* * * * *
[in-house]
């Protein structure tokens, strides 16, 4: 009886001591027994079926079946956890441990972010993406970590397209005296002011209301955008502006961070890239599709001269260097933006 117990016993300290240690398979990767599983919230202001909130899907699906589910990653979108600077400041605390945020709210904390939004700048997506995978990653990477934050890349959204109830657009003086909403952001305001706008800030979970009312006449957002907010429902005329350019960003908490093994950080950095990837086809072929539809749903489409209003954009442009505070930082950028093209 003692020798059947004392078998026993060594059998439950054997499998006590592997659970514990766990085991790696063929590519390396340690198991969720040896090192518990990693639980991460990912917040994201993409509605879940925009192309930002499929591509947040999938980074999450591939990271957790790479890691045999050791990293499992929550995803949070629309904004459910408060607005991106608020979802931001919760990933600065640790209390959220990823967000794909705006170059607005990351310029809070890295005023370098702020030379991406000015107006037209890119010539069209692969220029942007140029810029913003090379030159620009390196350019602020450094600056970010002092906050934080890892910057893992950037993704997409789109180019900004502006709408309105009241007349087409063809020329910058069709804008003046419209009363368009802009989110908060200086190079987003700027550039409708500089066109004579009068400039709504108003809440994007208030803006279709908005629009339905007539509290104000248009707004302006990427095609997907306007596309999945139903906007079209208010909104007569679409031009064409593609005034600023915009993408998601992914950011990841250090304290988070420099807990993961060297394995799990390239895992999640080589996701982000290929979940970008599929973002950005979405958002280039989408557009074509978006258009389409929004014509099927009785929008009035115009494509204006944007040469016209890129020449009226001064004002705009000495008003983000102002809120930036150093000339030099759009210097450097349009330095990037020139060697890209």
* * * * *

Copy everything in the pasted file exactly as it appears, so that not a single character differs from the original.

[in-house]
């Protein structure tokens, strides 16, 4: 009886001591027994079926079946956890441990972010993406970590397209005296002011209301955008502006961070890239599709001269260097933006 117990016993300290240690398979990767599983919230202001909130899907699906589910990653979108600077400041605390945020709210904390939004700048997506995978990653990477934050890349959204109830657009003086909403952001305001706008800030979970009312006449957002907010429902005329350019960003908490093994950080950095990837086809072929539809749903489409209003954009442009505070930082950028093209 003692020798059947004392078998026993060594059998439950054997499998006590592997659970514990766990085991790696063929590519390396340690198991969720040896090192518990990693639980991460990912917040994201993409509605879940925009192309930002499929591509947040999938980074999450591939990271957790790479890691045999050791990293499992929550995803949070629309904004459910408060607005991106608020979802931001919760990933600065640790209390959220990823967000794909705006170059607005990351310029809070890295005023370098702020030379991406000015107006037209890119010539069209692969220029942007140029810029913003090379030159620009390196350019602020450094600056970010002092906050934080890892910057893992950037993704997409789109180019900004502006709408309105009241007349087409063809020329910058069709804008003046419209009363368009802009989110908060200086190079987003700027550039409708500089066109004579009068400039709504108003809440994007208030803006279709908005629009339905007539509290104000248009707004302006990427095609997907306007596309999945139903906007079209208010909104007569679409031009064409593609005034600023915009993408998601992914950011990841250090304290988070420099807990993961060297394995799990390239895992999640080589996701982000290929979940970008599929973002950005979405958002280039989408557009074509978006258009389409929004014509099927009785929008009035115009494509204006944007040469016209890129020449009226001064004002705009000495008003983000102002809120930036150093000339030099759009210097450097349009330095990037020139060697890209």